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Last Updated: Sunday, 26 February 2006, 13:07 GMT
French pledge for disease island
A soldier and city employees ask to enter a house with spray equipment in Saint Denis, the main city of Reunion
A mosquito eradication programme is under way
French Prime Minister Dominique de Villepin has offered a package of aid to help Reunion island in the Indian Ocean fight a crippling epidemic.

Some 157,000 people - a fifth of the population - have caught chikungunya, a mosquito-borne illness.

Mr de Villepin announced the 36m-euro ($42.8m) aid package during a trip to the island - which belongs to France.

His trip comes amid claims that France - facing bird flu at home - has been slow to respond to Reunion's crisis.

'Catastrophic'

The disease has now been brought into France by people who visited Reunion.

"We are totally committed to preventing [chikungunya], getting rid of mosquitoes and offer the medical services necessary to provide a solution for all those who are suffering," Mr de Villepin said after arriving in the island.

"All necessary measures will be implemented to overcome this crisis," he said.

The aid package includes:

  • 20m euros ($23.8m) for health response and prevention

  • 7m euros ($8.3m) for new measures to support health professionals together with the free distribution of mosquito repellent products

  • 9m euros ($10.7m) to finance research on chikungunya being carried out conducted by public institutions

  • 60m euros ($71.3m) to support the economic sector and companies affected as a result of the epidemic.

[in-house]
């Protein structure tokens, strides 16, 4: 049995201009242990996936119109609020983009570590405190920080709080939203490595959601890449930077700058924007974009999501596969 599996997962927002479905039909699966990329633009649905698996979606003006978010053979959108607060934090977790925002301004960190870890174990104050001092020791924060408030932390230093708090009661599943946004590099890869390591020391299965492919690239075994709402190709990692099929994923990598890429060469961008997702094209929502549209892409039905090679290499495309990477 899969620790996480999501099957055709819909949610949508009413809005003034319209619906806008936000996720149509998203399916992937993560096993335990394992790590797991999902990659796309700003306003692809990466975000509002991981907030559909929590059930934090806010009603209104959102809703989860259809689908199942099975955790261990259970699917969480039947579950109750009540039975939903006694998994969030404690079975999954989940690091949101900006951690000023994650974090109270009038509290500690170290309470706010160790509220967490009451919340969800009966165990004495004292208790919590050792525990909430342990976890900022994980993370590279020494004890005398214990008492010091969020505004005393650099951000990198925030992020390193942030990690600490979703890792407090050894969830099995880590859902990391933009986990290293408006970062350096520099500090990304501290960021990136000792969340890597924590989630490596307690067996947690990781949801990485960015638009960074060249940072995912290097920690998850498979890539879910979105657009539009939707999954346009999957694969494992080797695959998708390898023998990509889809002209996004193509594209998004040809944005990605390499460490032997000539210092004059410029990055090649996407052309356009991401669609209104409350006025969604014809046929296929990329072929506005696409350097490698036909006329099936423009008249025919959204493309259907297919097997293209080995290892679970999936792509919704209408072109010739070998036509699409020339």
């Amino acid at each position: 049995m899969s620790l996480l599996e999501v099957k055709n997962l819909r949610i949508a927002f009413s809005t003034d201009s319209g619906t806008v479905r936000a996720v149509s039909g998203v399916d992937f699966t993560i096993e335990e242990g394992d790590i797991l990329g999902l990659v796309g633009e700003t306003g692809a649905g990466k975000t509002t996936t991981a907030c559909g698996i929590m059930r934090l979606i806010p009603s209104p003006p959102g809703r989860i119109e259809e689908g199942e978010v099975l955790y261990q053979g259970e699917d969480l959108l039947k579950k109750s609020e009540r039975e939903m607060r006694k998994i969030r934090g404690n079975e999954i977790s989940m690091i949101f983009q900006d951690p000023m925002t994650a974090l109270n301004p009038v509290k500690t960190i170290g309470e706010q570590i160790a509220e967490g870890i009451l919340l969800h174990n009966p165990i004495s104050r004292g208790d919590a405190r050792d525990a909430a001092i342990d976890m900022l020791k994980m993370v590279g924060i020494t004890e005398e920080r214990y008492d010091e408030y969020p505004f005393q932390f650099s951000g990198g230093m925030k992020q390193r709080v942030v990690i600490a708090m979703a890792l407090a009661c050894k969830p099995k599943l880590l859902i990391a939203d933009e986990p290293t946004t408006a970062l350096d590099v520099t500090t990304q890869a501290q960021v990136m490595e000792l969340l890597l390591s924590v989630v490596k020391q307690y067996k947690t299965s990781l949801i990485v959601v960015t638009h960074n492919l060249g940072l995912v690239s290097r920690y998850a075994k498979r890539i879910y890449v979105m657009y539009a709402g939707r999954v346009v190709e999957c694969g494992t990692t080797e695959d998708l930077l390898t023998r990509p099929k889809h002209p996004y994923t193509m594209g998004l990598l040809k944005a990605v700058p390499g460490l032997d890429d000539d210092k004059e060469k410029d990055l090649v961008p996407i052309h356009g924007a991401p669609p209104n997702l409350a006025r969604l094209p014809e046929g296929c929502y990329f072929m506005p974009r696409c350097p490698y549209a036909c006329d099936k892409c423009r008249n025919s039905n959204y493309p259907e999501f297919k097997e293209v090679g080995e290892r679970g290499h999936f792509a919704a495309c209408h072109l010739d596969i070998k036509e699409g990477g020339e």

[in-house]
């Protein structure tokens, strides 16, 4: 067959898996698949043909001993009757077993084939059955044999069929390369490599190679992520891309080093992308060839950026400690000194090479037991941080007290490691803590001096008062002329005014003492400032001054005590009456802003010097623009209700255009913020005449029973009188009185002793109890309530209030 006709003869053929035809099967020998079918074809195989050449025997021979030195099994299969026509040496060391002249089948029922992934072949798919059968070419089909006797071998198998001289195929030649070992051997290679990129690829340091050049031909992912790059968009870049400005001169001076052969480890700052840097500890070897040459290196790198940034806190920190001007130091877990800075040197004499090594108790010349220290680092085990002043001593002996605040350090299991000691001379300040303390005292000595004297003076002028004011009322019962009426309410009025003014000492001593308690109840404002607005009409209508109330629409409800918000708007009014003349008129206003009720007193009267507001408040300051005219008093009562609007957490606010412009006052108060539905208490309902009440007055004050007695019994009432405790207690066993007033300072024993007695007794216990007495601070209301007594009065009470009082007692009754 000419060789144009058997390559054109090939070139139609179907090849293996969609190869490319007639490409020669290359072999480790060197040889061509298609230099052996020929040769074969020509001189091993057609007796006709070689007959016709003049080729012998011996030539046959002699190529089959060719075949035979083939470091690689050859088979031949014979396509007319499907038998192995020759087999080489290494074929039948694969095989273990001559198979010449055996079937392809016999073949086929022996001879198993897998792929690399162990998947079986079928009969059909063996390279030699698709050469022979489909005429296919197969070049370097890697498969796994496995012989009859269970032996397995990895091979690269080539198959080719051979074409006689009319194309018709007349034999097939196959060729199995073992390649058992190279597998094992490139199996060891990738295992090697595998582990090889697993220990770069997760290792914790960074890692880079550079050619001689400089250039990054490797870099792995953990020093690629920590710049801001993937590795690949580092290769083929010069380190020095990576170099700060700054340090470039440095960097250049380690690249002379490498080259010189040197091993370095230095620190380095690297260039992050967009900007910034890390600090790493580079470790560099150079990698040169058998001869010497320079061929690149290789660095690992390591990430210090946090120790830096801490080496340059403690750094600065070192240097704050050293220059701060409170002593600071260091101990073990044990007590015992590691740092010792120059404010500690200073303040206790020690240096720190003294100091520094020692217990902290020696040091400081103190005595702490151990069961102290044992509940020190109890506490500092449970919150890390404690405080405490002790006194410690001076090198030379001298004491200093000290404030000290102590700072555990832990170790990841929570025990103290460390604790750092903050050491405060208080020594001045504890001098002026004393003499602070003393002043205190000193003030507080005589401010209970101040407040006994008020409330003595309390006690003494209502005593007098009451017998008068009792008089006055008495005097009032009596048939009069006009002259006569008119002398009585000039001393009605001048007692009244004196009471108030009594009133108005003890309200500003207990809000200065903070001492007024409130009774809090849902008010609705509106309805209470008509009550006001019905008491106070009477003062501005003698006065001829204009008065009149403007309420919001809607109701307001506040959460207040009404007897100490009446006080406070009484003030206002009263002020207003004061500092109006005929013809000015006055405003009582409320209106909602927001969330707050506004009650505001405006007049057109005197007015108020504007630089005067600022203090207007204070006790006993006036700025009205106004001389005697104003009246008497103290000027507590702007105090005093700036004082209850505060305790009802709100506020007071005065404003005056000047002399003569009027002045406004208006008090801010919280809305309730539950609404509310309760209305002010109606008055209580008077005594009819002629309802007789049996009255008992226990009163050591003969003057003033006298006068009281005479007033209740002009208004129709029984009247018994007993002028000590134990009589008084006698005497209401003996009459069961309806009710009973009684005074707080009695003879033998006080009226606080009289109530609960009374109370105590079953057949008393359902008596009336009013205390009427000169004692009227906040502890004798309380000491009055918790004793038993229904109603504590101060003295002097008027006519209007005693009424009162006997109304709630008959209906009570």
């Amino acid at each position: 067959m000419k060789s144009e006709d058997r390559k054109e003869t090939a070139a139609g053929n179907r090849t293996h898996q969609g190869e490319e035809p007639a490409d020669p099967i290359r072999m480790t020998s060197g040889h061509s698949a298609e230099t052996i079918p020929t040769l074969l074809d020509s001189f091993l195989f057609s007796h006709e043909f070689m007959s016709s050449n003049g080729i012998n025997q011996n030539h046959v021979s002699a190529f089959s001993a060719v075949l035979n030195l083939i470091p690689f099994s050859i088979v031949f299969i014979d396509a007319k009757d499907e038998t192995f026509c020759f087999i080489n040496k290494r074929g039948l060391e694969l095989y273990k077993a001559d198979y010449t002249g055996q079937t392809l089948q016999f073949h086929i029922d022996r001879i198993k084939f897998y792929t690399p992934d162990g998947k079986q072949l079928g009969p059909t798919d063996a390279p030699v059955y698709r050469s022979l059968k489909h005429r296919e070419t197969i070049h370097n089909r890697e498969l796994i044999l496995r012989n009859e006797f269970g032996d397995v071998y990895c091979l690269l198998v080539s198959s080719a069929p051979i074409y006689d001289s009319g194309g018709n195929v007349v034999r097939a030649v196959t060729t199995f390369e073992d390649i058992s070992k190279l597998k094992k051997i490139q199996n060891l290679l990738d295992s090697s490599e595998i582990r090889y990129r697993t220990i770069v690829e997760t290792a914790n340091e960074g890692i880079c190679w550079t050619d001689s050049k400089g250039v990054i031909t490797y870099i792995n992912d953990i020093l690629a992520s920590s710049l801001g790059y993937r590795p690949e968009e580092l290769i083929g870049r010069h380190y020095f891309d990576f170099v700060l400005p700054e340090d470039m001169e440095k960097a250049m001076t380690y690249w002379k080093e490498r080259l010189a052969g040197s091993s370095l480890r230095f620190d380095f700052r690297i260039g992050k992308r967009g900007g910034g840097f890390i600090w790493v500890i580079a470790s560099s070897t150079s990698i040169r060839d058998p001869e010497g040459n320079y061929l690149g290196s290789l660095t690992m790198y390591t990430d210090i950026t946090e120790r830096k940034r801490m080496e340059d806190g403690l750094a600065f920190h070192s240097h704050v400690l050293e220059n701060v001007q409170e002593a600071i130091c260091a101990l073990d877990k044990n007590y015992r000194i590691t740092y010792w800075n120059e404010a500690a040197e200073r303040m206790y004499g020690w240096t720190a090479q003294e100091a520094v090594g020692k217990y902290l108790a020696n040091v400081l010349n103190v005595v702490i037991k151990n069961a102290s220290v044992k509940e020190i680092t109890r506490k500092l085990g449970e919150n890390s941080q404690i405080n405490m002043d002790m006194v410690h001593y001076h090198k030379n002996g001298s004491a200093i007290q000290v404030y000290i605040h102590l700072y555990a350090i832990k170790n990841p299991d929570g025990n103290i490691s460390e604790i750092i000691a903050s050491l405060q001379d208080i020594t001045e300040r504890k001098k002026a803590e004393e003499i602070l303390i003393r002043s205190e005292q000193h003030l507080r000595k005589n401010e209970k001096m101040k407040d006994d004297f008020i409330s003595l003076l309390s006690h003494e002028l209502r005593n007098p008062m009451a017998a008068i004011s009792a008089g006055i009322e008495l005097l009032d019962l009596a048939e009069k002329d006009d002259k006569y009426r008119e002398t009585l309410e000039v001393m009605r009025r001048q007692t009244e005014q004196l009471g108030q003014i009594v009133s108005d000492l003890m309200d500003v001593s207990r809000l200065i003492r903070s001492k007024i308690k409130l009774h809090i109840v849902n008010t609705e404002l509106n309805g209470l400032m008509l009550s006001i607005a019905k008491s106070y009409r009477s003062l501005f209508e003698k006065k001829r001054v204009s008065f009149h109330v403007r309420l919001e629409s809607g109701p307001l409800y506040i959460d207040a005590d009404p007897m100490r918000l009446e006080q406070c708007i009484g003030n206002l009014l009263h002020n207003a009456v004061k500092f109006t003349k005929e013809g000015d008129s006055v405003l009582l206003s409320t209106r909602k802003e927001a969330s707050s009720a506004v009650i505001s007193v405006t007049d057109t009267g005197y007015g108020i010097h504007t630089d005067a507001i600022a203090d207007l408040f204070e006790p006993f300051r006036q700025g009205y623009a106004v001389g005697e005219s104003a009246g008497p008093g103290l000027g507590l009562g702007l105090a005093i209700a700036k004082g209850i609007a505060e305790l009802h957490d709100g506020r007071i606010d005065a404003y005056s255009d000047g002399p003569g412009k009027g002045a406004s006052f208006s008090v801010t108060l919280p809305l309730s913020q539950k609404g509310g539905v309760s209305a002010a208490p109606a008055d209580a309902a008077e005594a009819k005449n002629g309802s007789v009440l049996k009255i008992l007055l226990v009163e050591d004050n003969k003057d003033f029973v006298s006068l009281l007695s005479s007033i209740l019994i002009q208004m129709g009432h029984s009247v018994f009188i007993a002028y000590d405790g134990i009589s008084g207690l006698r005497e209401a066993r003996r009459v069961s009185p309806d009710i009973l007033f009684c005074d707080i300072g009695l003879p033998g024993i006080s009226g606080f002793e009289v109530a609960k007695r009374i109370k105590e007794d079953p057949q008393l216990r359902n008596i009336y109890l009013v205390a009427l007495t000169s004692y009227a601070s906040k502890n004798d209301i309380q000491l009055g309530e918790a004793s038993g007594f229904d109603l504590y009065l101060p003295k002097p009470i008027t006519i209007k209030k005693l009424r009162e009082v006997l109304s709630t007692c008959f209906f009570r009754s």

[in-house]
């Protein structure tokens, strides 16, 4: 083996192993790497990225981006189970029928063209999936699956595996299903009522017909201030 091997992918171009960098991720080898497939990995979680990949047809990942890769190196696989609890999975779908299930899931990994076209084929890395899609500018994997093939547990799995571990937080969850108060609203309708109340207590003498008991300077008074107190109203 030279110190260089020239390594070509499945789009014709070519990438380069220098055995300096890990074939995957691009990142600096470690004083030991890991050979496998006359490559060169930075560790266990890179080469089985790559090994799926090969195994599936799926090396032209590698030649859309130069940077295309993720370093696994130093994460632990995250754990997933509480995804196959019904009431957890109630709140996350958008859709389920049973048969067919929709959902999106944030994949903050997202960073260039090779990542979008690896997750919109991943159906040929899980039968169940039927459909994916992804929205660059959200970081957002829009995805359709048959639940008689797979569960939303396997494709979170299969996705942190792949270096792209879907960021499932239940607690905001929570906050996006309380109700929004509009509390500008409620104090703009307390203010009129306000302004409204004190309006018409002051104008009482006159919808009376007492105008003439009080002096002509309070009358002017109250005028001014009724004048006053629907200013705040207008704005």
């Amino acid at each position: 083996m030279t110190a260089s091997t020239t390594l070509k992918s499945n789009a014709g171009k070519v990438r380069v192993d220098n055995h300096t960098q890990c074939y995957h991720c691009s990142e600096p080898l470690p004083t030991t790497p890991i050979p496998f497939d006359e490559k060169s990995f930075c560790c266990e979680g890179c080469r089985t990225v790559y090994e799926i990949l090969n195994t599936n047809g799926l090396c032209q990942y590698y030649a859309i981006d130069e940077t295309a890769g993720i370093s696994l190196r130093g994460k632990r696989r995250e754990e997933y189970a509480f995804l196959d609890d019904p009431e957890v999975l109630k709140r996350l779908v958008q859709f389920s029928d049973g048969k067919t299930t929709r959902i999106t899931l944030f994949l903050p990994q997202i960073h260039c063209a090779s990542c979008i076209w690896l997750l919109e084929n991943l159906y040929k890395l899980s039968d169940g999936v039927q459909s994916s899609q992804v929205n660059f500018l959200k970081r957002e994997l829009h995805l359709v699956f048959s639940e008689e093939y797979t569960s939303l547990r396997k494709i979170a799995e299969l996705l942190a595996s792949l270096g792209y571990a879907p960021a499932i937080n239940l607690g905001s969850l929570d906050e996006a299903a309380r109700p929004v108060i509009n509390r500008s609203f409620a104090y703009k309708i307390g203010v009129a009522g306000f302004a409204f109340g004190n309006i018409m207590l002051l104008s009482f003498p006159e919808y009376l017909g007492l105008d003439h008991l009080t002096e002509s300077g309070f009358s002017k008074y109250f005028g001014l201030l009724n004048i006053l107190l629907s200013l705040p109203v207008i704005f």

"Of course, we will also look to the future and ... provide economic solutions," Mr de Villepin said.

About 500 French troops have been deployed to help health workers on the island spray mosquito breeding areas.

Some 77 deaths on the French-governed island have been linked directly or indirectly to the disease.

Gelita Hoareau, a senator representing Reunion, described the situation as "catastrophic".

There have also been cases of chikungunya, Swahili for "that which bends up", in Mauritius, the Seychelles and Madagascar.

Symptoms include high fever, dehydration and severe pain - and there is no known cure.

Francois Bricaire, head of infectious diseases at the Pitie-Salpetriere hospital in Paris, said about 30 cases had been found by his staff.

"We have people returning from La Reunion who have symptoms of chikungunya and their diagnoses have been confirmed," he told French radio.


BBC NEWS:VIDEO AND AUDIO
See the efforts being taken to contain the virus



SEE ALSO:
Children are 'mosquito magnets'
24 Nov 05 |  Health
How can malaria be controlled?
17 Nov 05 |  Africa
Regions and territories: Reunion
09 Nov 05 |  Country profiles


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